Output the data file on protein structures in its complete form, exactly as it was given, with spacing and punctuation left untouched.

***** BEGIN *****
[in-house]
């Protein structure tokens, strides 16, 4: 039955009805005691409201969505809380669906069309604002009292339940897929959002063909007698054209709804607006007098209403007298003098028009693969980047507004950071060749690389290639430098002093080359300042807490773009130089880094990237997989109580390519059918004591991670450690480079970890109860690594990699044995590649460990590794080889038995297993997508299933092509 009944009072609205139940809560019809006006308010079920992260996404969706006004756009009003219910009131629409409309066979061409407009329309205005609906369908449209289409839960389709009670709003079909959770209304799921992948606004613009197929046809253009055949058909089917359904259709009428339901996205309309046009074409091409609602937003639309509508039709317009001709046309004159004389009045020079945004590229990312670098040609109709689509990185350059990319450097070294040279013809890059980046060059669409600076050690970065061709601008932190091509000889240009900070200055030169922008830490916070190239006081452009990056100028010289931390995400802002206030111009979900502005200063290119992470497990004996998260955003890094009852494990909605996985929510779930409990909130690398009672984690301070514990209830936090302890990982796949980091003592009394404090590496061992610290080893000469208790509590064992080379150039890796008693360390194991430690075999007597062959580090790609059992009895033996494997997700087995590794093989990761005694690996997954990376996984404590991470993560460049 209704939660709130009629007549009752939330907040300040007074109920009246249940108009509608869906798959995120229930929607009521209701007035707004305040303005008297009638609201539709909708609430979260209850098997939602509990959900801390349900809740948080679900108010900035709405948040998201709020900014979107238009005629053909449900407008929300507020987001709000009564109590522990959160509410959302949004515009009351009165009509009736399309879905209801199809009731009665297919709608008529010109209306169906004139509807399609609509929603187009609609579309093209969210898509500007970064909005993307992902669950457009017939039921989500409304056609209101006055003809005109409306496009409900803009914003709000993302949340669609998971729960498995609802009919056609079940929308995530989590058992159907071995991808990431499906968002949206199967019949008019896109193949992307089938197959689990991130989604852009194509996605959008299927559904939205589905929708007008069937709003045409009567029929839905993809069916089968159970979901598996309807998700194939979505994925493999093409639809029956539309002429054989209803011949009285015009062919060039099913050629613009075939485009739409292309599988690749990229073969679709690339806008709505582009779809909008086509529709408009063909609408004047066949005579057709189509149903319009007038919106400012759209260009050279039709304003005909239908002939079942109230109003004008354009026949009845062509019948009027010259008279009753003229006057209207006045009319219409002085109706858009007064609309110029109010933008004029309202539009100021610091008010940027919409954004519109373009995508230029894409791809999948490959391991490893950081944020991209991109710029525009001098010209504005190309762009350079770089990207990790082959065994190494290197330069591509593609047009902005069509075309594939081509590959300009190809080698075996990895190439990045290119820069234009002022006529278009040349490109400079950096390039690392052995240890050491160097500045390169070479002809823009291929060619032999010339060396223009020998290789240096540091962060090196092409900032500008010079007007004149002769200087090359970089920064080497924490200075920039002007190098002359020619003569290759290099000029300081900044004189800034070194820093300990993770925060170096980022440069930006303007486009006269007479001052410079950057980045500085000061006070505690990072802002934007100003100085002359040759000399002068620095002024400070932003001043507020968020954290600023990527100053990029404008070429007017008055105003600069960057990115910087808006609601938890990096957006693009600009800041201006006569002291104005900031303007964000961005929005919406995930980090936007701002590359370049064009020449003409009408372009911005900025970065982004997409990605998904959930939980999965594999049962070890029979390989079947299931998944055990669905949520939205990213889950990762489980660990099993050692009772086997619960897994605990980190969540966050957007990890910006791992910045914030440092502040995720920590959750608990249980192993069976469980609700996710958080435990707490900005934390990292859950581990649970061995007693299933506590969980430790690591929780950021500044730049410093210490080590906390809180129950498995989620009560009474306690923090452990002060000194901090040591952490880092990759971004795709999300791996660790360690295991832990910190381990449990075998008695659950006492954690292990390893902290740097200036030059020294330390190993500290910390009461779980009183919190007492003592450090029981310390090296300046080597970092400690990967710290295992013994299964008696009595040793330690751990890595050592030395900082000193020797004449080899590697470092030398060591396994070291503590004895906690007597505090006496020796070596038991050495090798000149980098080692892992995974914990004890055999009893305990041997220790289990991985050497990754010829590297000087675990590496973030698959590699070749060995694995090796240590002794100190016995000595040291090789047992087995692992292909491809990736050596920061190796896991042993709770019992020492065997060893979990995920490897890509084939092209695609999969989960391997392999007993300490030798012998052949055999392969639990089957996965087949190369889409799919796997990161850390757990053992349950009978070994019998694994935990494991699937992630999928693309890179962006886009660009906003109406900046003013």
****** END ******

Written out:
[in-house]
């Protein structure tokens, strides 16, 4: 039955009805005691409201969505809380669906069309604002009292339940897929959002063909007698054209709804607006007098209403007298003098028009693969980047507004950071060749690389290639430098002093080359300042807490773009130089880094990237997989109580390519059918004591991670450690480079970890109860690594990699044995590649460990590794080889038995297993997508299933092509 009944009072609205139940809560019809006006308010079920992260996404969706006004756009009003219910009131629409409309066979061409407009329309205005609906369908449209289409839960389709009670709003079909959770209304799921992948606004613009197929046809253009055949058909089917359904259709009428339901996205309309046009074409091409609602937003639309509508039709317009001709046309004159004389009045020079945004590229990312670098040609109709689509990185350059990319450097070294040279013809890059980046060059669409600076050690970065061709601008932190091509000889240009900070200055030169922008830490916070190239006081452009990056100028010289931390995400802002206030111009979900502005200063290119992470497990004996998260955003890094009852494990909605996985929510779930409990909130690398009672984690301070514990209830936090302890990982796949980091003592009394404090590496061992610290080893000469208790509590064992080379150039890796008693360390194991430690075999007597062959580090790609059992009895033996494997997700087995590794093989990761005694690996997954990376996984404590991470993560460049 209704939660709130009629007549009752939330907040300040007074109920009246249940108009509608869906798959995120229930929607009521209701007035707004305040303005008297009638609201539709909708609430979260209850098997939602509990959900801390349900809740948080679900108010900035709405948040998201709020900014979107238009005629053909449900407008929300507020987001709000009564109590522990959160509410959302949004515009009351009165009509009736399309879905209801199809009731009665297919709608008529010109209306169906004139509807399609609509929603187009609609579309093209969210898509500007970064909005993307992902669950457009017939039921989500409304056609209101006055003809005109409306496009409900803009914003709000993302949340669609998971729960498995609802009919056609079940929308995530989590058992159907071995991808990431499906968002949206199967019949008019896109193949992307089938197959689990991130989604852009194509996605959008299927559904939205589905929708007008069937709003045409009567029929839905993809069916089968159970979901598996309807998700194939979505994925493999093409639809029956539309002429054989209803011949009285015009062919060039099913050629613009075939485009739409292309599988690749990229073969679709690339806008709505582009779809909008086509529709408009063909609408004047066949005579057709189509149903319009007038919106400012759209260009050279039709304003005909239908002939079942109230109003004008354009026949009845062509019948009027010259008279009753003229006057209207006045009319219409002085109706858009007064609309110029109010933008004029309202539009100021610091008010940027919409954004519109373009995508230029894409791809999948490959391991490893950081944020991209991109710029525009001098010209504005190309762009350079770089990207990790082959065994190494290197330069591509593609047009902005069509075309594939081509590959300009190809080698075996990895190439990045290119820069234009002022006529278009040349490109400079950096390039690392052995240890050491160097500045390169070479002809823009291929060619032999010339060396223009020998290789240096540091962060090196092409900032500008010079007007004149002769200087090359970089920064080497924490200075920039002007190098002359020619003569290759290099000029300081900044004189800034070194820093300990993770925060170096980022440069930006303007486009006269007479001052410079950057980045500085000061006070505690990072802002934007100003100085002359040759000399002068620095002024400070932003001043507020968020954290600023990527100053990029404008070429007017008055105003600069960057990115910087808006609601938890990096957006693009600009800041201006006569002291104005900031303007964000961005929005919406995930980090936007701002590359370049064009020449003409009408372009911005900025970065982004997409990605998904959930939980999965594999049962070890029979390989079947299931998944055990669905949520939205990213889950990762489980660990099993050692009772086997619960897994605990980190969540966050957007990890910006791992910045914030440092502040995720920590959750608990249980192993069976469980609700996710958080435990707490900005934390990292859950581990649970061995007693299933506590969980430790690591929780950021500044730049410093210490080590906390809180129950498995989620009560009474306690923090452990002060000194901090040591952490880092990759971004795709999300791996660790360690295991832990910190381990449990075998008695659950006492954690292990390893902290740097200036030059020294330390190993500290910390009461779980009183919190007492003592450090029981310390090296300046080597970092400690990967710290295992013994299964008696009595040793330690751990890595050592030395900082000193020797004449080899590697470092030398060591396994070291503590004895906690007597505090006496020796070596038991050495090798000149980098080692892992995974914990004890055999009893305990041997220790289990991985050497990754010829590297000087675990590496973030698959590699070749060995694995090796240590002794100190016995000595040291090789047992087995692992292909491809990736050596920061190796896991042993709770019992020492065997060893979990995920490897890509084939092209695609999969989960391997392999007993300490030798012998052949055999392969639990089957996965087949190369889409799919796997990161850390757990053992349950009978070994019998694994935990494991699937992630999928693309890179962006886009660009906003109406900046003013």